The responses were mainly divided along political ideology lines, with less than one-third of those who voted for parties in Prime Minister Benjamin Netanyahu’s hardline coalition believing Israel is in a state of emergency, the IDI said.

Israelis protest against plans by Prime Minister Benjamin Netanyahu’s government to overhaul the judicial system and in support of the Supreme Court, in Jerusalem, September 11, 2023. (AP/Ohad Zwigenberg)

Netanyahu and his hardline government have been advancing a radical judicial overhaul since taking office over eight months ago that has sparked sustained mass demonstrations, large-scale refusals by army reservists to show up for volunteer duty, and dire warnings that the moves would undermine the country’s democracy, security and economy.

In July, the coalition passed the reasonableness law to curtail judicial oversight on government decisions despite the massive protests, vehement opposition from top judicial, security, economic and public figures, and repeated warnings from allies, chief among them the US.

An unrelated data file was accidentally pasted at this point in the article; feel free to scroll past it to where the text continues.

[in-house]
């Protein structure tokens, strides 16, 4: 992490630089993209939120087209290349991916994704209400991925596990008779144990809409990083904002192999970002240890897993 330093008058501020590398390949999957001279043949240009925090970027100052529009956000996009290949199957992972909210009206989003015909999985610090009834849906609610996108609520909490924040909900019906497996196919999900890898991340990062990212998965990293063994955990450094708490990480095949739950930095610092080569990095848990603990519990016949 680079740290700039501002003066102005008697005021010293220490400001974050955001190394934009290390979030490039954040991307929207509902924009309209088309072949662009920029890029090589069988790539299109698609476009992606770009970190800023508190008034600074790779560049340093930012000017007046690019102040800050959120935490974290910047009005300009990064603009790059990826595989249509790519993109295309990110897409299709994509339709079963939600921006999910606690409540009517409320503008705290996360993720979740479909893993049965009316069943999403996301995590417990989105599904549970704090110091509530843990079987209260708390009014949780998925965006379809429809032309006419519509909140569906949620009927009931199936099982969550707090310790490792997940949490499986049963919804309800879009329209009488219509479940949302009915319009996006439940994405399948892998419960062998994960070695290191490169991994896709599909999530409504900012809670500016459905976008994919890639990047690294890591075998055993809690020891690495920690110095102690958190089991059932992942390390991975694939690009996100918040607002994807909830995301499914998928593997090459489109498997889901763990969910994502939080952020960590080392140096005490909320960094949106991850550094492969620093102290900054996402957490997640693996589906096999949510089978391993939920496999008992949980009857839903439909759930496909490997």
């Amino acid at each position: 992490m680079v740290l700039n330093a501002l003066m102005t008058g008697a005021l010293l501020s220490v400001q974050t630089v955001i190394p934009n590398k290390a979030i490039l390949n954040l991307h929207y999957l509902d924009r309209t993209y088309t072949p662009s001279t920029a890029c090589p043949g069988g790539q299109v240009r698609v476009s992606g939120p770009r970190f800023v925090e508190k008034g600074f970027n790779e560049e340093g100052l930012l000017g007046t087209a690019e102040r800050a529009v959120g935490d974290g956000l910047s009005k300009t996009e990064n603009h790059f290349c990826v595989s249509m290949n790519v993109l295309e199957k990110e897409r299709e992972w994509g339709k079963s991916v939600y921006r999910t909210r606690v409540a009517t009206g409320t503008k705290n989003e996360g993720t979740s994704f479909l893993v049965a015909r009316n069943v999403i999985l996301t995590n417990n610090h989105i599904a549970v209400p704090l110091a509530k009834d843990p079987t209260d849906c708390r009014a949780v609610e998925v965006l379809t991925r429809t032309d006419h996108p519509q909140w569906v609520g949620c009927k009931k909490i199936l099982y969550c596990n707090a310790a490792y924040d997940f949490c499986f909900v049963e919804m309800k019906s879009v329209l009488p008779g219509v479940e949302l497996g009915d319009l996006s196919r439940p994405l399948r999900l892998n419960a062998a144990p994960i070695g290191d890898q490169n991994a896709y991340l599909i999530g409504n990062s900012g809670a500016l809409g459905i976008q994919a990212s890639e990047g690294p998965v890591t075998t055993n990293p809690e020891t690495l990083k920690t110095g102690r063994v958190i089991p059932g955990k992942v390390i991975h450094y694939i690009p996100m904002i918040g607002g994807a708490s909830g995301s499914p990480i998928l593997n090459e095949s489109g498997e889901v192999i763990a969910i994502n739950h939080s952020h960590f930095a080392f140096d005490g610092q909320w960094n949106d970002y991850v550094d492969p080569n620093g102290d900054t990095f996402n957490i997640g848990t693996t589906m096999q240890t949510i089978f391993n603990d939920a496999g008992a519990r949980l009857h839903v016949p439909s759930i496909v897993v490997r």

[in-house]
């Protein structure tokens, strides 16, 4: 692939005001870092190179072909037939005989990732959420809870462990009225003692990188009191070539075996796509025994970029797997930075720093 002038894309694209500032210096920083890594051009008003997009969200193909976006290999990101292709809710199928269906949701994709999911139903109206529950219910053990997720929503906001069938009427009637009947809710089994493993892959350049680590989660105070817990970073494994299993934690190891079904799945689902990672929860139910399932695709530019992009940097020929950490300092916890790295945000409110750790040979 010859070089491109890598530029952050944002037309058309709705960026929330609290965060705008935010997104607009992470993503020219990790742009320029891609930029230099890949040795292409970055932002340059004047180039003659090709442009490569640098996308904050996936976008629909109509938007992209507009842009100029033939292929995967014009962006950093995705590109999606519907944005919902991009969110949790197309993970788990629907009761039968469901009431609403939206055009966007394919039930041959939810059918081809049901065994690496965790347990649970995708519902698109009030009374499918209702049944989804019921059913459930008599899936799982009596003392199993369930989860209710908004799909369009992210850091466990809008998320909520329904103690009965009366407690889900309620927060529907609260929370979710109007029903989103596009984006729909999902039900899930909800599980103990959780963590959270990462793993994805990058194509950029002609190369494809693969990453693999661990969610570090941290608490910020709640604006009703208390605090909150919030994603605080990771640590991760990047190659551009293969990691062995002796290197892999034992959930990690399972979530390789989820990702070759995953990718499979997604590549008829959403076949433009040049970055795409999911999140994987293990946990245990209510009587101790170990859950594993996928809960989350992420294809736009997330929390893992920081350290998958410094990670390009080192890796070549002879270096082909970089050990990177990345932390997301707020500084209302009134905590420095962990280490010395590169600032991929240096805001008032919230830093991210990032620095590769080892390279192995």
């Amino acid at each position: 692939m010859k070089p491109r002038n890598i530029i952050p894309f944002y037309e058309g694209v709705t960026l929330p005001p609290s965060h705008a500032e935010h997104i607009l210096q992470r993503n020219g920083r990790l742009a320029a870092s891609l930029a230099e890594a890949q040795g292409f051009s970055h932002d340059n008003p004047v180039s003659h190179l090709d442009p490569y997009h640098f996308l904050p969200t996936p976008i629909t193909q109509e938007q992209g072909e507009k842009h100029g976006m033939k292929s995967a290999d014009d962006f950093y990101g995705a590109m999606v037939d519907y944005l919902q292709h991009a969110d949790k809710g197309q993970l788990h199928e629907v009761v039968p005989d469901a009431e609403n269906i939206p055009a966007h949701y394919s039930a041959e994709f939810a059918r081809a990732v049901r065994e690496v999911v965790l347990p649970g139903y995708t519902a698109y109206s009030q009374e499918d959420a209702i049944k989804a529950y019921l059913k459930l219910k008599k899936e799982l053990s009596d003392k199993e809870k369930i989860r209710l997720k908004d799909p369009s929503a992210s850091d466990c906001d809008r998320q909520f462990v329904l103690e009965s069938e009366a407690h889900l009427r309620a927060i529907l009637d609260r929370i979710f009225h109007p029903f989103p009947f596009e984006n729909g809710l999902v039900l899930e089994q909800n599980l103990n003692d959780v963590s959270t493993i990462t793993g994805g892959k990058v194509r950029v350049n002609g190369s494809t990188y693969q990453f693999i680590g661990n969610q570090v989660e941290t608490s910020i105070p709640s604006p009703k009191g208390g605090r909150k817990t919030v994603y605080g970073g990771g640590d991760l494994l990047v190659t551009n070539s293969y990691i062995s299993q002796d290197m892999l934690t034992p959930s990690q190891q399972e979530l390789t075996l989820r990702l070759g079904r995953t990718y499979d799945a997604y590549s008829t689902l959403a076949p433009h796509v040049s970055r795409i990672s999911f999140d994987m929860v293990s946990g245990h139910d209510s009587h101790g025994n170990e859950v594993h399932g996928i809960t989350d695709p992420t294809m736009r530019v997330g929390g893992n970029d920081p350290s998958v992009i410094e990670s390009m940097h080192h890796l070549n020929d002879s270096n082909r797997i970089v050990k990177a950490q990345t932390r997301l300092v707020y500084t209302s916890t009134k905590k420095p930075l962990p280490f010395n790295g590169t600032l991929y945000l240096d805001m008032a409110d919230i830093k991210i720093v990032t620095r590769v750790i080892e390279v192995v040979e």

This week, the Supreme Court heard petitions against the divisive legislation which eliminates the court’s ability to use the standard of reasonableness to gauge government and ministerial decisions, though no decision is expected for weeks or even months.

Supreme Court President Esther Hayut and all 14 other judges hear petitions against the ‘reasonableness law’ at the court in Jerusalem on September 12, 2023. (DEBBIE HILL / POOL / AFP)

During the 13-hour discussion, which probed fundamental concepts on the relationship between the Knesset and the court, the lead attorney for the government challenged the continued relevance of the Declaration of Independence, which was written over seventy-five years ago.

Attorney Ilan Bombach faced a storm of criticism for his remarks.

Members of the coalition have refused to say if they will respect a High Court ruling striking down such legislation, which could mean an unprecedented tug-of-war between the government and judiciary.